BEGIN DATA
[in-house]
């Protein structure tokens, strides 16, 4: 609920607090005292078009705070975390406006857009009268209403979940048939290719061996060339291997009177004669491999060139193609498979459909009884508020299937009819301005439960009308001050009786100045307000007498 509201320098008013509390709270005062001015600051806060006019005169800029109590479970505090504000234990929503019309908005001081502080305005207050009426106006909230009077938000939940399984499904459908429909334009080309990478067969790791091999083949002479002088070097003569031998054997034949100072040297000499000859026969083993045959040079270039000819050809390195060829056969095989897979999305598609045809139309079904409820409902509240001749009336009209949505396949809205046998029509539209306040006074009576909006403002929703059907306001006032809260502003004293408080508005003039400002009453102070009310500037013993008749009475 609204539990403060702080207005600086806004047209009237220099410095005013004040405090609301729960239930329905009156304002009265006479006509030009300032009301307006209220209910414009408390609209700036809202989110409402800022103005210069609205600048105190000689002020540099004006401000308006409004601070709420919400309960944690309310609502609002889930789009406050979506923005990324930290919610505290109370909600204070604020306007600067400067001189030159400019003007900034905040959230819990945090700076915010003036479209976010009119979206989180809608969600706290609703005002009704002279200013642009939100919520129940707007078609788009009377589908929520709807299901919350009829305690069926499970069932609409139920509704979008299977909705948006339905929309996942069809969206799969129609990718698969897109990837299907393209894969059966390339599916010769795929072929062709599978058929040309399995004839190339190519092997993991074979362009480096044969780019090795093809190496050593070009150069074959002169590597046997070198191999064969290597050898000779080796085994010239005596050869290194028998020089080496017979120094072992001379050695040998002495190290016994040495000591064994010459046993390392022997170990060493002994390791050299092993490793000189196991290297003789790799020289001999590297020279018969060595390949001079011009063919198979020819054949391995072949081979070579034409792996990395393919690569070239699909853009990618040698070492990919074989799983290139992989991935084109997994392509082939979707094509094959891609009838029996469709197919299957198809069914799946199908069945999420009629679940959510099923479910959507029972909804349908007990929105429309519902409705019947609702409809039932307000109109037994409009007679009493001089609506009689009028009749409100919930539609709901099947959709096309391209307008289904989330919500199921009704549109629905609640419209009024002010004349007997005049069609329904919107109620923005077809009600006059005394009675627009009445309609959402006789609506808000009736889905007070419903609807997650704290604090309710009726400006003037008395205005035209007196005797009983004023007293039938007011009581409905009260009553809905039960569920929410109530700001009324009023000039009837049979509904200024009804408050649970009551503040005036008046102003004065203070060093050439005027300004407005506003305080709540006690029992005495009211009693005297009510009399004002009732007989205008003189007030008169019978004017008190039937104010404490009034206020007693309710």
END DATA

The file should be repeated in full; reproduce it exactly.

[in-house]
């Protein structure tokens, strides 16, 4: 609920607090005292078009705070975390406006857009009268209403979940048939290719061996060339291997009177004669491999060139193609498979459909009884508020299937009819301005439960009308001050009786100045307000007498 509201320098008013509390709270005062001015600051806060006019005169800029109590479970505090504000234990929503019309908005001081502080305005207050009426106006909230009077938000939940399984499904459908429909334009080309990478067969790791091999083949002479002088070097003569031998054997034949100072040297000499000859026969083993045959040079270039000819050809390195060829056969095989897979999305598609045809139309079904409820409902509240001749009336009209949505396949809205046998029509539209306040006074009576909006403002929703059907306001006032809260502003004293408080508005003039400002009453102070009310500037013993008749009475 609204539990403060702080207005600086806004047209009237220099410095005013004040405090609301729960239930329905009156304002009265006479006509030009300032009301307006209220209910414009408390609209700036809202989110409402800022103005210069609205600048105190000689002020540099004006401000308006409004601070709420919400309960944690309310609502609002889930789009406050979506923005990324930290919610505290109370909600204070604020306007600067400067001189030159400019003007900034905040959230819990945090700076915010003036479209976010009119979206989180809608969600706290609703005002009704002279200013642009939100919520129940707007078609788009009377589908929520709807299901919350009829305690069926499970069932609409139920509704979008299977909705948006339905929309996942069809969206799969129609990718698969897109990837299907393209894969059966390339599916010769795929072929062709599978058929040309399995004839190339190519092997993991074979362009480096044969780019090795093809190496050593070009150069074959002169590597046997070198191999064969290597050898000779080796085994010239005596050869290194028998020089080496017979120094072992001379050695040998002495190290016994040495000591064994010459046993390392022997170990060493002994390791050299092993490793000189196991290297003789790799020289001999590297020279018969060595390949001079011009063919198979020819054949391995072949081979070579034409792996990395393919690569070239699909853009990618040698070492990919074989799983290139992989991935084109997994392509082939979707094509094959891609009838029996469709197919299957198809069914799946199908069945999420009629679940959510099923479910959507029972909804349908007990929105429309519902409705019947609702409809039932307000109109037994409009007679009493001089609506009689009028009749409100919930539609709901099947959709096309391209307008289904989330919500199921009704549109629905609640419209009024002010004349007997005049069609329904919107109620923005077809009600006059005394009675627009009445309609959402006789609506808000009736889905007070419903609807997650704290604090309710009726400006003037008395205005035209007196005797009983004023007293039938007011009581409905009260009553809905039960569920929410109530700001009324009023000039009837049979509904200024009804408050649970009551503040005036008046102003004065203070060093050439005027300004407005506003305080709540006690029992005495009211009693005297009510009399004002009732007989205008003189007030008169019978004017008190039937104010404490009034206020007693309710």